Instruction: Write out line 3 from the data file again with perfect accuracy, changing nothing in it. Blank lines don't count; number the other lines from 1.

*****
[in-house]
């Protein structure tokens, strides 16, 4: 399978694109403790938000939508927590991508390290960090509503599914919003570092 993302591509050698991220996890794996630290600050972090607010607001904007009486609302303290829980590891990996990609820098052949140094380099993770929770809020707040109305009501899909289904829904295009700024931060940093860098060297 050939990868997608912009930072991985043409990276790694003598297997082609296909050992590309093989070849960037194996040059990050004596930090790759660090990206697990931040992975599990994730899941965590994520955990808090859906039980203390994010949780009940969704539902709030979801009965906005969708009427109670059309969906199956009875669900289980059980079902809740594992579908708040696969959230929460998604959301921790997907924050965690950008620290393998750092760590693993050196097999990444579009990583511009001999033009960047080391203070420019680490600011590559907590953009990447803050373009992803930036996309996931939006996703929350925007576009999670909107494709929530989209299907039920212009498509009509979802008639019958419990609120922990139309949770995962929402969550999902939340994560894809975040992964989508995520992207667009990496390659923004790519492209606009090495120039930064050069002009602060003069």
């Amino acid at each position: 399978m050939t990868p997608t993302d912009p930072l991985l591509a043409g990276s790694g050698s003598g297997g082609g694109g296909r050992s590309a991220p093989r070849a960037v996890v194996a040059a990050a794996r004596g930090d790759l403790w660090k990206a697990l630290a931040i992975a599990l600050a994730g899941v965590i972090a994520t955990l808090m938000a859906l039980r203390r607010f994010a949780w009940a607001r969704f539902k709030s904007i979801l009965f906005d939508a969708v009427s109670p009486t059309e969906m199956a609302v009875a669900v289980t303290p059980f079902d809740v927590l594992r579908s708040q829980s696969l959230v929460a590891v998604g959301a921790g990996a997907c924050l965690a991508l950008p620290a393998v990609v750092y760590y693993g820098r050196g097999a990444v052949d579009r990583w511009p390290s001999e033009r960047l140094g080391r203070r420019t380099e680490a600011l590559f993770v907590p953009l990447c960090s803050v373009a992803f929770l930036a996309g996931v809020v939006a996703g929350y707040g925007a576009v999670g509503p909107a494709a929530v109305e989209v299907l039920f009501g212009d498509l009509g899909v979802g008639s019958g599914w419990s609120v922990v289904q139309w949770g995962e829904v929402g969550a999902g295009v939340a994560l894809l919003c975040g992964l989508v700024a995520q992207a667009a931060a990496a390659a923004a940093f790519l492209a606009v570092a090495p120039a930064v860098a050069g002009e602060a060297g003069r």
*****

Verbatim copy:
């Amino acid at each position: 399978m050939t990868p997608t993302d912009p930072l991985l591509a043409g990276s790694g050698s003598g297997g082609g694109g296909r050992s590309a991220p093989r070849a960037v996890v194996a040059a990050a794996r004596g930090d790759l403790w660090k990206a697990l630290a931040i992975a599990l600050a994730g899941v965590i972090a994520t955990l808090m938000a859906l039980r203390r607010f994010a949780w009940a607001r969704f539902k709030s904007i979801l009965f906005d939508a969708v009427s109670p009486t059309e969906m199956a609302v009875a669900v289980t303290p059980f079902d809740v927590l594992r579908s708040q829980s696969l959230v929460a590891v998604g959301a921790g990996a997907c924050l965690a991508l950008p620290a393998v990609v750092y760590y693993g820098r050196g097999a990444v052949d579009r990583w511009p390290s001999e033009r960047l140094g080391r203070r420019t380099e680490a600011l590559f993770v907590p953009l990447c960090s803050v373009a992803f929770l930036a996309g996931v809020v939006a996703g929350y707040g925007a576009v999670g509503p909107a494709a929530v109305e989209v299907l039920f009501g212009d498509l009509g899909v979802g008639s019958g599914w419990s609120v922990v289904q139309w949770g995962e829904v929402g969550a999902g295009v939340a994560l894809l919003c975040g992964l989508v700024a995520q992207a667009a931060a990496a390659a923004a940093f790519l492209a606009v570092a090495p120039a930064v860098a050069g002009e602060a060297g003069r």